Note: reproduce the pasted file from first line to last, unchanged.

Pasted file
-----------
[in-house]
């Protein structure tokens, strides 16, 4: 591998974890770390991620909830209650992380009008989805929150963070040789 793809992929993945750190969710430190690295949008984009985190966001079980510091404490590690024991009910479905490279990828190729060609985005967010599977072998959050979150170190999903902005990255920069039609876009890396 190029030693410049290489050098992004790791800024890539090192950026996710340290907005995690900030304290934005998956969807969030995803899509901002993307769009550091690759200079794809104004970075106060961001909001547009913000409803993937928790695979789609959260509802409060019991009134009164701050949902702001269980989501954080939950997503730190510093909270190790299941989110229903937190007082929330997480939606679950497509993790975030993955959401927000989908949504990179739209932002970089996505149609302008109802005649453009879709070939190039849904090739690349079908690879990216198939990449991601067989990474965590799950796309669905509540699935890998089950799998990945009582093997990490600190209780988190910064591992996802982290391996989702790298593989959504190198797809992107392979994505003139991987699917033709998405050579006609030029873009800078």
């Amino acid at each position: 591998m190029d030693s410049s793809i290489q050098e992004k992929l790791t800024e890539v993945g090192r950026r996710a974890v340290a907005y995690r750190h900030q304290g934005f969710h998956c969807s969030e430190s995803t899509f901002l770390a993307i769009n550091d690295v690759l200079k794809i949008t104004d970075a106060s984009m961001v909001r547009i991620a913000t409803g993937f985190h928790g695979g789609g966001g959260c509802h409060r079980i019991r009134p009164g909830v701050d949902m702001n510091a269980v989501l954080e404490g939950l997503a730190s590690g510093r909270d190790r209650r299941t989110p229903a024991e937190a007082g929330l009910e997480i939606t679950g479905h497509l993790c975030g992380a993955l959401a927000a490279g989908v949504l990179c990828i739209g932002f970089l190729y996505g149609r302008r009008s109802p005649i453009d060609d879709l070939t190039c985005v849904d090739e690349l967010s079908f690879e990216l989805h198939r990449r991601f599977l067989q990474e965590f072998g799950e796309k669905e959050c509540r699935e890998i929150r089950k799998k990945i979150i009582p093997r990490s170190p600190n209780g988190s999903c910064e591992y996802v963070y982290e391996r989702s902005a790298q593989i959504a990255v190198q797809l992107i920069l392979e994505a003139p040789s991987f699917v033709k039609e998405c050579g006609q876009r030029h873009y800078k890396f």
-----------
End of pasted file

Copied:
[in-house]
């Protein structure tokens, strides 16, 4: 591998974890770390991620909830209650992380009008989805929150963070040789 793809992929993945750190969710430190690295949008984009985190966001079980510091404490590690024991009910479905490279990828190729060609985005967010599977072998959050979150170190999903902005990255920069039609876009890396 190029030693410049290489050098992004790791800024890539090192950026996710340290907005995690900030304290934005998956969807969030995803899509901002993307769009550091690759200079794809104004970075106060961001909001547009913000409803993937928790695979789609959260509802409060019991009134009164701050949902702001269980989501954080939950997503730190510093909270190790299941989110229903937190007082929330997480939606679950497509993790975030993955959401927000989908949504990179739209932002970089996505149609302008109802005649453009879709070939190039849904090739690349079908690879990216198939990449991601067989990474965590799950796309669905509540699935890998089950799998990945009582093997990490600190209780988190910064591992996802982290391996989702790298593989959504190198797809992107392979994505003139991987699917033709998405050579006609030029873009800078």
């Amino acid at each position: 591998m190029d030693s410049s793809i290489q050098e992004k992929l790791t800024e890539v993945g090192r950026r996710a974890v340290a907005y995690r750190h900030q304290g934005f969710h998956c969807s969030e430190s995803t899509f901002l770390a993307i769009n550091d690295v690759l200079k794809i949008t104004d970075a106060s984009m961001v909001r547009i991620a913000t409803g993937f985190h928790g695979g789609g966001g959260c509802h409060r079980i019991r009134p009164g909830v701050d949902m702001n510091a269980v989501l954080e404490g939950l997503a730190s590690g510093r909270d190790r209650r299941t989110p229903a024991e937190a007082g929330l009910e997480i939606t679950g479905h497509l993790c975030g992380a993955l959401a927000a490279g989908v949504l990179c990828i739209g932002f970089l190729y996505g149609r302008r009008s109802p005649i453009d060609d879709l070939t190039c985005v849904d090739e690349l967010s079908f690879e990216l989805h198939r990449r991601f599977l067989q990474e965590f072998g799950e796309k669905e959050c509540r699935e890998i929150r089950k799998k990945i979150i009582p093997r990490s170190p600190n209780g988190s999903c910064e591992y996802v963070y982290e391996r989702s902005a790298q593989i959504a990255v190198q797809l992107i920069l392979e994505a003139p040789s991987f699917v033709k039609e998405c050579g006609q876009r030029h873009y800078k890396f």